United States District Court, W.D. Kentucky, Paducah Division
of the jury, it is now time for me to instruct you about the
law that you must follow in deciding this case. I will start
by explaining your duties and the general rules that apply in
every civil case. Then I will explain the elements, or parts,
of the claims in question.
have two main duties as a juror: The first is to decide what
the facts are from the evidence that you saw and heard here
in Court. Deciding what the facts are is your job-not mine.
Nothing that I have said or done during this trial was meant
to influence your decision about the facts in any way.
second duty is to take the law that I give you and to apply
it to the facts. It is my job to instruct you about the law,
and you are bound by the oath you took at the beginning of
the trial to follow the instructions that I give you, even if
you personally disagree with them. This includes the
instructions that I gave you during the trial and these
instructions now. All of the instructions are important, and
you should consider them together as a whole.
lawyers may have talked about the law during their arguments.
But if what they said is different from what I say, you must
follow what I say. What I say about the law controls.
these duties fairly. Do not let any bias, sympathy, or
prejudice that you may feel toward one side or the other
influence your decision in any way. The law does not permit
you to be governed by sympathy, prejudice, or public opinion.
All parties expect that you will carefully and impartially
consider all of the evidence, follow the law as I give it to
you, and reach a just verdict, regardless of the
should consider and decide this case as a dispute between
persons of equal standing in the community, of equal worth,
and holding the same or similar stations in life. All persons
stand equal before the law and are to be treated as equals.
to consider only the evidence in the case. Unless you are
otherwise instructed, the evidence in the case consists of
the sworn testimony of the witnesses regardless of who called
the witness, all exhibits received in evidence regardless of
who may have produced them, and all facts and events that may
have been admitted or stipulated to. Statements and arguments
by lawyers are not evidence. The lawyers are not witnesses.
What they have said in their opening statement, closing
arguments, and at other times is intended to help you
understand the evidence, but it is not evidence.
part of your job as jurors is to decide how credible, or
believable, each witness was. This is your job, not mine. It
is up to you to decide if a witness's testimony was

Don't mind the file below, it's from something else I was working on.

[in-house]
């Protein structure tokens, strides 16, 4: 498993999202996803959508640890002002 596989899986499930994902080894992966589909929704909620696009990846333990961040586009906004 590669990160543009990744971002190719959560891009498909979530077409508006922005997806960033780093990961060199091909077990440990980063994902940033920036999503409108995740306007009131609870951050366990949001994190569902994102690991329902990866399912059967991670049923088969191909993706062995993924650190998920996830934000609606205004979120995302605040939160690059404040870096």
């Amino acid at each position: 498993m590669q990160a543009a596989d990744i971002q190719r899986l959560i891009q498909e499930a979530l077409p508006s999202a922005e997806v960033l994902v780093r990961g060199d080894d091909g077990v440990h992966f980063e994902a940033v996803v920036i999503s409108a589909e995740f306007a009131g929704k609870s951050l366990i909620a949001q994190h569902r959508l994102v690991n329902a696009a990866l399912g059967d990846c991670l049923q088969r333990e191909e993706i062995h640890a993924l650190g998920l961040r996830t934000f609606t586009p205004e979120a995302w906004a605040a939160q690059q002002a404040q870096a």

believable and how much weight you think it deserves. You are
free to believe everything that a witness said, or only part
of it, or none of it at all. But you should act reasonably
and carefully in making these decisions.
required to evaluate the testimony of a corrections officer
as you would the testimony of any other witness. No special
weight may be given to his or her testimony because he or she
is a corrections officer.
have heard the testimony of several witnesses, including
Damien Sublett, the Plaintiff in this case. You have also
heard that before this trial, the Plaintiff, as well as one
of his witnesses, Michael Cooper, had been convicted of
crimes. The earlier convictions were brought to your
attention only as one way of helping you decide how
believable their testimony was. Do not use it for any other
purpose. It is not evidence of anything else. You may
consider other things that you think shed some light on the
witness's believability. Use your common sense and your
everyday experience in dealing with other people, and then
decide what testimony you believe and how much weight you
think it deserves. The weight of the evidence does not
necessarily depend upon the number of witnesses who testify
for either side.
Plaintiff has the burden of proving his case by what is
called a preponderance of the evidence. This means that the
Plaintiff has to produce evidence that, considered in light
of all the facts, leads you to believe that what the
Plaintiff claims is more likely true than not. The term
"preponderance of the evidence" does not, of
course, require proof to an absolute certainty, since proof
to an absolute certainty is seldom possible in any case.
determining whether any fact in issue has been established by
a preponderance of the evidence in the case, you may-unless
otherwise instructed-consider the testimony of all witnesses,
regardless of who may have called them, and all exhibits
received into evidence, regardless of who may have produced
have heard of the term "proof beyond a reasonable
doubt." That is a stricter standard applicable in
criminal cases. It does not apply in civil cases, such as
this one. Therefore, you should disregard it.
and Gentlemen of the jury, before I instruct you as to the